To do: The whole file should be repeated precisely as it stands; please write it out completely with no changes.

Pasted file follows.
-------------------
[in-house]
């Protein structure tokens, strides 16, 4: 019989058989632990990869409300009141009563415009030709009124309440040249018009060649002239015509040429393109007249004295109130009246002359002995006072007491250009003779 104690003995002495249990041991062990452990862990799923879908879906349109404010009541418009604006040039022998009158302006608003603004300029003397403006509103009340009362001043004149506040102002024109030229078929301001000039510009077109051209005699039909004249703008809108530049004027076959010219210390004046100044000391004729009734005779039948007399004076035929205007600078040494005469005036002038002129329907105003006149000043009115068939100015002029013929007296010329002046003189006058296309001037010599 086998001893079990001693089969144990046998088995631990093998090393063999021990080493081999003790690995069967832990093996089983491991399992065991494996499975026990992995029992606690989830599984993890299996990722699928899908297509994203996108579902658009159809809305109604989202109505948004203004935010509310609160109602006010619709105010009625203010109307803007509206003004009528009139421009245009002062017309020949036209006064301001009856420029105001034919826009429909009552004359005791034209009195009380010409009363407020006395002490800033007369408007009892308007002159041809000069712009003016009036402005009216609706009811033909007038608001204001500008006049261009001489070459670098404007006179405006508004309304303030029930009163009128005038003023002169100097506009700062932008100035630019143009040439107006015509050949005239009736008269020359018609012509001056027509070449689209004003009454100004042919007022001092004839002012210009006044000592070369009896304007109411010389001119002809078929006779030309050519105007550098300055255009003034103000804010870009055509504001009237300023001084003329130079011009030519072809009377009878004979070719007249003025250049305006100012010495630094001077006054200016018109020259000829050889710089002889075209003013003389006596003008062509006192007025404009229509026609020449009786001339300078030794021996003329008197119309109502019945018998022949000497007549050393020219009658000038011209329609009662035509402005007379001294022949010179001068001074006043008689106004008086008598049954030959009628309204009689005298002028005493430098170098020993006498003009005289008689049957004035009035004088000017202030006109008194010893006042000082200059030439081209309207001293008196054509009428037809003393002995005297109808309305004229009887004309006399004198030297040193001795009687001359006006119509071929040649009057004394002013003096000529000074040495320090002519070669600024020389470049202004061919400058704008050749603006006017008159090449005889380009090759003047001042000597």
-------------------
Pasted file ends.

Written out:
[in-house]
């Protein structure tokens, strides 16, 4: 019989058989632990990869409300009141009563415009030709009124309440040249018009060649002239015509040429393109007249004295109130009246002359002995006072007491250009003779 104690003995002495249990041991062990452990862990799923879908879906349109404010009541418009604006040039022998009158302006608003603004300029003397403006509103009340009362001043004149506040102002024109030229078929301001000039510009077109051209005699039909004249703008809108530049004027076959010219210390004046100044000391004729009734005779039948007399004076035929205007600078040494005469005036002038002129329907105003006149000043009115068939100015002029013929007296010329002046003189006058296309001037010599 086998001893079990001693089969144990046998088995631990093998090393063999021990080493081999003790690995069967832990093996089983491991399992065991494996499975026990992995029992606690989830599984993890299996990722699928899908297509994203996108579902658009159809809305109604989202109505948004203004935010509310609160109602006010619709105010009625203010109307803007509206003004009528009139421009245009002062017309020949036209006064301001009856420029105001034919826009429909009552004359005791034209009195009380010409009363407020006395002490800033007369408007009892308007002159041809000069712009003016009036402005009216609706009811033909007038608001204001500008006049261009001489070459670098404007006179405006508004309304303030029930009163009128005038003023002169100097506009700062932008100035630019143009040439107006015509050949005239009736008269020359018609012509001056027509070449689209004003009454100004042919007022001092004839002012210009006044000592070369009896304007109411010389001119002809078929006779030309050519105007550098300055255009003034103000804010870009055509504001009237300023001084003329130079011009030519072809009377009878004979070719007249003025250049305006100012010495630094001077006054200016018109020259000829050889710089002889075209003013003389006596003008062509006192007025404009229509026609020449009786001339300078030794021996003329008197119309109502019945018998022949000497007549050393020219009658000038011209329609009662035509402005007379001294022949010179001068001074006043008689106004008086008598049954030959009628309204009689005298002028005493430098170098020993006498003009005289008689049957004035009035004088000017202030006109008194010893006042000082200059030439081209309207001293008196054509009428037809003393002995005297109808309305004229009887004309006399004198030297040193001795009687001359006006119509071929040649009057004394002013003096000529000074040495320090002519070669600024020389470049202004061919400058704008050749603006006017008159090449005889380009090759003047001042000597």